At the start of his third edition of Song and Dance Man, Michael Gray equivocates terribly about this album:
The dreariest, most contemptible, phoney, tawdry piece of product ever issued by a great artist, which manages to omit the TV concert's one fresh and fine performance, I Want You, but is otherwise an accurate record of the awfulness of the concert itself, in which the performer who had been so numinously 'unplugged' in the first place ducked the opportunityto use television to perform solo the ballad and country blues material of his most recent studio albums. This is what happens when Bob Dylan capitulates and lets overpaid coke-head executives, lawyers and PRseholes from the Entertainment Industry tell him what to do.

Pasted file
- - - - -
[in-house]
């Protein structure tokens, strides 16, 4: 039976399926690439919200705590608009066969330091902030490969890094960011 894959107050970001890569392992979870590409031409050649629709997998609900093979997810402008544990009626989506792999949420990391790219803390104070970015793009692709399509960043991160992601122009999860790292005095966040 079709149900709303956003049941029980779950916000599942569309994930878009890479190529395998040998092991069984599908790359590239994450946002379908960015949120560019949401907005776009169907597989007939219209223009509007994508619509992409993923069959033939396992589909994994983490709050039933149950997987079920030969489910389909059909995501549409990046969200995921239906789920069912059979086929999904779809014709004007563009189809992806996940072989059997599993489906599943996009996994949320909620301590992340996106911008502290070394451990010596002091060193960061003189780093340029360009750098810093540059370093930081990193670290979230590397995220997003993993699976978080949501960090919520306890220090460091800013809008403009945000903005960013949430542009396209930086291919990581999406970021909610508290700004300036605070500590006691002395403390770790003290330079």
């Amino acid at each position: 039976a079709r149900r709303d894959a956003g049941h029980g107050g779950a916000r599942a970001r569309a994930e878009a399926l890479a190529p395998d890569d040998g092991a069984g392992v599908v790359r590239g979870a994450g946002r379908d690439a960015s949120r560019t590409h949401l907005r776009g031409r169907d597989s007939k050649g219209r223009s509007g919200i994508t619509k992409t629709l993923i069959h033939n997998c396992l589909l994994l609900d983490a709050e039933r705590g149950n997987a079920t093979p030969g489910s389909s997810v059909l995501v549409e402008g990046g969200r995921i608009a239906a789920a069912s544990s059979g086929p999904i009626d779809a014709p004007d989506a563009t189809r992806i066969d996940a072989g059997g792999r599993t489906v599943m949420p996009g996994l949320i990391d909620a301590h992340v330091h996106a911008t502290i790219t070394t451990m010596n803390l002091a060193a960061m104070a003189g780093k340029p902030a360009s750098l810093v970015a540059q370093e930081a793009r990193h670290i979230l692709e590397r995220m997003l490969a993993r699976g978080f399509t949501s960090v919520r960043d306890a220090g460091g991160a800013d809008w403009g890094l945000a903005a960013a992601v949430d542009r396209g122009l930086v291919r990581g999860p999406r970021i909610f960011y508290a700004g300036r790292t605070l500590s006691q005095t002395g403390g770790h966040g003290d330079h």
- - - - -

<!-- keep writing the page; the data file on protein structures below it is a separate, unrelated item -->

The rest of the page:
I think I may have read that by the time I picked up the CD in 2002, but either I was curious to hear the phoney tawdriness, or the price was low enough to make me think I could overlook it. If I were trying to defend that decision, I'd say the reading of Love Minus Zero/No Limit is borderline interesting (and very difficult to sing along to, as Bob has changed the phrasing again), and maybe I didn't have a version of Dignity.
But Gray's probably right.
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